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Arrested Journalists Say Maldives No Paradise for Media


FILE - A protester wears a homemade mask for protection against potential pepper spray or teargas as thousands marched in the capital Male on June 12, 2015. Police in the Maldives unleashed pepper spray on the dozens of demonstrators, which included journalists and activists.

FILE - A protester wears a homemade mask for protection against potential pepper spray or teargas as thousands marched in the capital Male on June 12, 2015. Police in the Maldives unleashed pepper spray on the dozens of demonstrators, which included journalists and activists.

Seventeen Maldivian journalists arrested during a protest the previous day were summoned to give statements on Monday evening.

“We don’t know if we will be formally charged yet,” said Zaheena Rasheed, editor of the Maldives Independent.

The journalists, however, are bracing for the worst, considering how democratic gains in the Maldives have eroded in recent years, including a crackdown on the press.

Police in Male on Sunday unleashed pepper spray on dozens of demonstrators, which included journalists and activists, protesting the government’s move to criminalize defamation and other actions recently taken against the media.

A statement issued by police says officers moved to break up the demonstration with “minimum force” after it moved into a protected zone near the presidential office and some people scaled barricades.

Rasheed denies the police version of events, saying the protestors had already been pushed back by authorities from the protected zone before they were arrested.

"By this time many journalists had been targeted and pepper-sprayed at close range. I got up to leave because I saw many members of my team getting arrested. And then the police official said I would not be able to go back, I'd have to get in the police van,” she told VOA.

Maldivian media outlets and their journalists have been facing a variety of threats.

“Media offices have been attacked and there's been numerous death threats against journalists, both over text messages and also in person, as well as assaults,” said Rasheed. “There's been no justice for any attack on journalists and media offices."

FILE - Maldivian policemen patrol the area where demonstrators gathered for a mass rally in Male', Maldives on Nov. 27, 2015.

FILE - Maldivian policemen patrol the area where demonstrators gathered for a mass rally in Male', Maldives on Nov. 27, 2015.

Oldest newspaper closed

The South Asian archipelago nation’s oldest newspaper, Haveeru, — which is also the most popular online news site in the Maldives — was effectively forced closed for an indefinite period by a court order last week, throwing 70 staff members out of work.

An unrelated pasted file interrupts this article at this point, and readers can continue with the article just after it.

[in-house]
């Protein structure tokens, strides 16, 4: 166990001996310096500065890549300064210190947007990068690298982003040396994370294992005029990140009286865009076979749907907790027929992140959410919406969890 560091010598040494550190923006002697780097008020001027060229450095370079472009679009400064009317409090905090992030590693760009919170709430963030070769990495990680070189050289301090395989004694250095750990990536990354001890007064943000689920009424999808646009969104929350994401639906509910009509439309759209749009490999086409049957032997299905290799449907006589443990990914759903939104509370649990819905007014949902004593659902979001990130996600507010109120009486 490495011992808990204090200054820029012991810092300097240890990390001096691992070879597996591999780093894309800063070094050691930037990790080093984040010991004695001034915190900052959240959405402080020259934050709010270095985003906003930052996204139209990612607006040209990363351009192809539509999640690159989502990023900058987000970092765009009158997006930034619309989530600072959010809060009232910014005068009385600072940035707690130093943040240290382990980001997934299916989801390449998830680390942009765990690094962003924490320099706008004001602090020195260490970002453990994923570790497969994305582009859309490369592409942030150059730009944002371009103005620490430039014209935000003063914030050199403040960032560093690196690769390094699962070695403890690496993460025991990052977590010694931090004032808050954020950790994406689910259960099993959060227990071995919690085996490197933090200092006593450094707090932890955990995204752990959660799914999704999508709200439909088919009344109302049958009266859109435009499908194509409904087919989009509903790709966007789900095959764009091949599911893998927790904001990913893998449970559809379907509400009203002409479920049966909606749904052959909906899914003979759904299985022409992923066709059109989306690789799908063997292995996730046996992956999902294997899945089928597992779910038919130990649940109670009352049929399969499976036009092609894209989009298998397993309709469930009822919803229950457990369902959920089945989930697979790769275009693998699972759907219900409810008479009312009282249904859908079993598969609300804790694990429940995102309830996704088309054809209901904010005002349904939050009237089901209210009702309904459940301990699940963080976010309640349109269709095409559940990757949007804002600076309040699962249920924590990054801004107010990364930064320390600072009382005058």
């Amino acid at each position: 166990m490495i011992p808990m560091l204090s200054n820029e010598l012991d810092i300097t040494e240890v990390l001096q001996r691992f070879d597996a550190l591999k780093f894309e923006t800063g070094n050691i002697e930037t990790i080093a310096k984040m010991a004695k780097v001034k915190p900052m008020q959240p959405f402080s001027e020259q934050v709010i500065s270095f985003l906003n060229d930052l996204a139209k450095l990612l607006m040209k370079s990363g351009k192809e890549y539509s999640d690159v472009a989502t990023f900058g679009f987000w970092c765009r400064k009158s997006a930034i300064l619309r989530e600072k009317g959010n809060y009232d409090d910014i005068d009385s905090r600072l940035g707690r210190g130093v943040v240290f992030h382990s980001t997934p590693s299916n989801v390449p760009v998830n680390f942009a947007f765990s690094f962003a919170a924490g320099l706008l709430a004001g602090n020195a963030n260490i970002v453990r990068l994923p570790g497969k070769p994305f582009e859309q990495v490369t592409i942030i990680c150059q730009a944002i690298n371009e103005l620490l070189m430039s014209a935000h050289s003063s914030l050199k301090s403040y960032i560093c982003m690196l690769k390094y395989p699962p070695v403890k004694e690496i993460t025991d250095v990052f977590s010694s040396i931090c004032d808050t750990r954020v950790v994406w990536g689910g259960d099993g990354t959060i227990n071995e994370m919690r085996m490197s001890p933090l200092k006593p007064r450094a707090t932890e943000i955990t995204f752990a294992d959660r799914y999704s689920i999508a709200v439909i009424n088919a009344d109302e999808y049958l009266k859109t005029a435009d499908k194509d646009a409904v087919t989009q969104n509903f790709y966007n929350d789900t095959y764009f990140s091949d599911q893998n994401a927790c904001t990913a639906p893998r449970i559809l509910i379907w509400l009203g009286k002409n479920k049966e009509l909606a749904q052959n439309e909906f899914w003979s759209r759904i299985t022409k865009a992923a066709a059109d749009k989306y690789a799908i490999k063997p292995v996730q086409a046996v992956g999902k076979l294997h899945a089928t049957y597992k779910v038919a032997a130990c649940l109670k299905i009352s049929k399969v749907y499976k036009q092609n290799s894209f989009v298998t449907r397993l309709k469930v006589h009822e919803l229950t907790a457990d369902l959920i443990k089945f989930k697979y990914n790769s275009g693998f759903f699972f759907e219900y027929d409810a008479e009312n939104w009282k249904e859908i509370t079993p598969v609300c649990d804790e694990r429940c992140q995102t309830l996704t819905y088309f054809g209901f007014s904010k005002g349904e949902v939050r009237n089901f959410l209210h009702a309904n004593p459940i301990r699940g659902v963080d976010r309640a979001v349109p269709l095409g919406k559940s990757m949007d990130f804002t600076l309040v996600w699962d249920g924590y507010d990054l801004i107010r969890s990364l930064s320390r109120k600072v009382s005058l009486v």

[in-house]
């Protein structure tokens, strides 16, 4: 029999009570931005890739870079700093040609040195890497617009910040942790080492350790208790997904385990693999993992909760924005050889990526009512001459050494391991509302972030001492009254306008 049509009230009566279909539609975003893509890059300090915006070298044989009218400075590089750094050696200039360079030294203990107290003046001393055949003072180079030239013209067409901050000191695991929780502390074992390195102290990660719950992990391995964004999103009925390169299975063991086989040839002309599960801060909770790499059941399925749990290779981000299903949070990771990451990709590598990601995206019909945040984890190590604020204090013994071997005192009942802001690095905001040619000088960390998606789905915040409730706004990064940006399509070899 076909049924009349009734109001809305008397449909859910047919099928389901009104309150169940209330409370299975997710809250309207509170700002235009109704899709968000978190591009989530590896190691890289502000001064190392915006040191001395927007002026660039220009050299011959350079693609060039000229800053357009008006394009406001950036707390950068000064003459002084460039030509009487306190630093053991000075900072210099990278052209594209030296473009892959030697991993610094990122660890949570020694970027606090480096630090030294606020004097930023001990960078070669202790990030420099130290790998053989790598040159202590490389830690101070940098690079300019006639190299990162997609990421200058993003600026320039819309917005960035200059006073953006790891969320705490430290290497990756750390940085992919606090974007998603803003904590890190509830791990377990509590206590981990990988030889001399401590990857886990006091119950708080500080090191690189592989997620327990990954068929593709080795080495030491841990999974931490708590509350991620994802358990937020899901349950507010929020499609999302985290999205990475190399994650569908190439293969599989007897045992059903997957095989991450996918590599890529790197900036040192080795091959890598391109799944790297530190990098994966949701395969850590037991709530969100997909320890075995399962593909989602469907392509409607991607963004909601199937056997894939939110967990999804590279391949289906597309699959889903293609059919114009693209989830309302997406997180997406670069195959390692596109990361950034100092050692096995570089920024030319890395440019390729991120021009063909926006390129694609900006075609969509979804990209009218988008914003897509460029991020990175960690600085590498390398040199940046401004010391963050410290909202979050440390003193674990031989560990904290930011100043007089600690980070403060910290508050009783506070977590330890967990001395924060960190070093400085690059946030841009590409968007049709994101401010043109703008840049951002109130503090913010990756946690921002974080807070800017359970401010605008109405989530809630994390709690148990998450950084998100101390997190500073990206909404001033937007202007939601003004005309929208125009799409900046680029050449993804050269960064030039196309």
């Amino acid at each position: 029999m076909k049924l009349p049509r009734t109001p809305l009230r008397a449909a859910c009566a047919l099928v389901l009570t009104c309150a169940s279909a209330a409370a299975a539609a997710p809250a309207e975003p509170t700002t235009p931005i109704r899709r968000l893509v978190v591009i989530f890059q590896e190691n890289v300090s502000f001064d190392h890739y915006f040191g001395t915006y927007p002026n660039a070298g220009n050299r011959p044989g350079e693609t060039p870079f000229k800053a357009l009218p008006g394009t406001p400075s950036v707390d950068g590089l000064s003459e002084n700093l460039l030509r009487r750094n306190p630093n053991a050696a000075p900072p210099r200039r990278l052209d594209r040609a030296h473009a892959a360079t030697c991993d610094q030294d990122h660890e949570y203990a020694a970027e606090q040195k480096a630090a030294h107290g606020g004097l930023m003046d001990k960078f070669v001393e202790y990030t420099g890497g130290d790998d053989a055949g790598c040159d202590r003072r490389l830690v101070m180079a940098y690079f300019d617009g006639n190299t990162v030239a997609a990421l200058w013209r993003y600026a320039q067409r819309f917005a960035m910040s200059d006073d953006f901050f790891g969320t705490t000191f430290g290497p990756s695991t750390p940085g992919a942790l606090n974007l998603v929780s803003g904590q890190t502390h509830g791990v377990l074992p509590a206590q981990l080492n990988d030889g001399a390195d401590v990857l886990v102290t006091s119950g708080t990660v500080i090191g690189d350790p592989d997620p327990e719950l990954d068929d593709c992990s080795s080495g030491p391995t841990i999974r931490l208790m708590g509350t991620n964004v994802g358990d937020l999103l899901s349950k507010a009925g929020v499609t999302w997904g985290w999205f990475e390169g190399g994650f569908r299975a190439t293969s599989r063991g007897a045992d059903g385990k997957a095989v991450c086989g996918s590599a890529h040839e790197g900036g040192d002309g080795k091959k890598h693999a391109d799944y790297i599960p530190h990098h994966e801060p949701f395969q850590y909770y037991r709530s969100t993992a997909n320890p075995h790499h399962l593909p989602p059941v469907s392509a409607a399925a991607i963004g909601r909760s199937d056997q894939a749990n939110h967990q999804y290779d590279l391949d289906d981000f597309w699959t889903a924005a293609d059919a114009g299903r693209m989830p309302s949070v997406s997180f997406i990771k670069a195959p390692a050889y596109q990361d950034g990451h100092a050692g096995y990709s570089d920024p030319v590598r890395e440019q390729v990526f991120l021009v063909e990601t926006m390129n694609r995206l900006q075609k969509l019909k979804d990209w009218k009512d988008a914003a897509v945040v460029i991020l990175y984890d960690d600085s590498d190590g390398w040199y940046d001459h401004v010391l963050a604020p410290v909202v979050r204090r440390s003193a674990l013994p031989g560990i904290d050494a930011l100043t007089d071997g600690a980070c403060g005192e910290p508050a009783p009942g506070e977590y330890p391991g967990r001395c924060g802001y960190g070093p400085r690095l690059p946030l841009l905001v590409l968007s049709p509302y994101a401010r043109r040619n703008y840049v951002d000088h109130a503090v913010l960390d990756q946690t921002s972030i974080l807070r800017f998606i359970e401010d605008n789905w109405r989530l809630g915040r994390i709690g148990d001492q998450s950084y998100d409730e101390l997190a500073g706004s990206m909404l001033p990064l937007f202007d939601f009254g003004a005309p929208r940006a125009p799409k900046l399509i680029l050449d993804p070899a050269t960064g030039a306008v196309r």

“From Thursday we stopped our print edition and on Saturday online [also was halted],” said Abdulla Jameel Ahmed, the assistant editor of the Haveeru Daily.

“We can’t use our name or logo anywhere,” Jameel told VOA.

The ruling party of President Yameen Abdul Gayoom has put forward legislation that would inflict fines of up to $324,000 on those convicted of defamation. Those who fail to pay the penalty would be jailed for one year.

Newspapers and websites which publish defamatory content could face revocation of their licenses.

“Legislation criminalizing defamation is one of the most commonly used tools by dictators and autocrats around the world to silence dissent and to suppress free speech,” member of parliament Eva Abdullah of the opposition Maldivian Democratic Party told VOA. “President Yameen is confirming his place among the world’s autocrats.”

The draft law also says the constitutional right to freedom of speech can be narrowed or restricted if an expression contradicts a tenet of Islam, threatens national security, defames or causes damage to an individual, or violates societal norms.

“This move by the government is aimed at silencing critics and weakening the country’s already fragile media,” said the International Federation of Journalists.

The island nation of Maldives, showing its capital, Malé

The island nation of Maldives, showing its capital, Malé

Missing journalist

Reporters also took to the streets in Male Sunday to protest against some media organizations being barred from covering court cases and to pressure authorities to fully investigate the two-year old case of a missing journalist, Ahmed Rilwan, a colleague of Rasheed’s.

“It's been 600 days since he's been disappeared,” notes Rasheed.

Police on Sunday said Rilwan had been abducted at knifepoint by a criminal gang.

Home Minister Umar Naseer last November said that former Vice President Ahmed Adeeb, detained two months previously on suspicion of links to an explosion on the president’s speedboat, had been
questioned over Rilwan’s disappearance.

The U.S. Ambassador to Sri Lanka and the Maldives, Atul Keshap, met on Monday with some of the journalists arrested the previous day.

"He expressed his concern over the arrests. And we're very grateful to have support from the international community right now,” said Rasheed.

Ambassador Keshap’s visit to the Maldives was “planned in advance and routine,” an embassy official in Colombo told VOA on the condition he not be named.

The U.S. ambassador, accompanied by deputy assistant secretary for South and Central Asian affairs Manpreet Singh Anand, on Monday also “paid a courtesy call” on President Yameen, according to media release from the president’s office, which said the two sides “held discussions about the strengthening of ties between the Maldives and America.”

U.S. and Maldivian officials gave no public indication that the journalists’ arrests were discussed.

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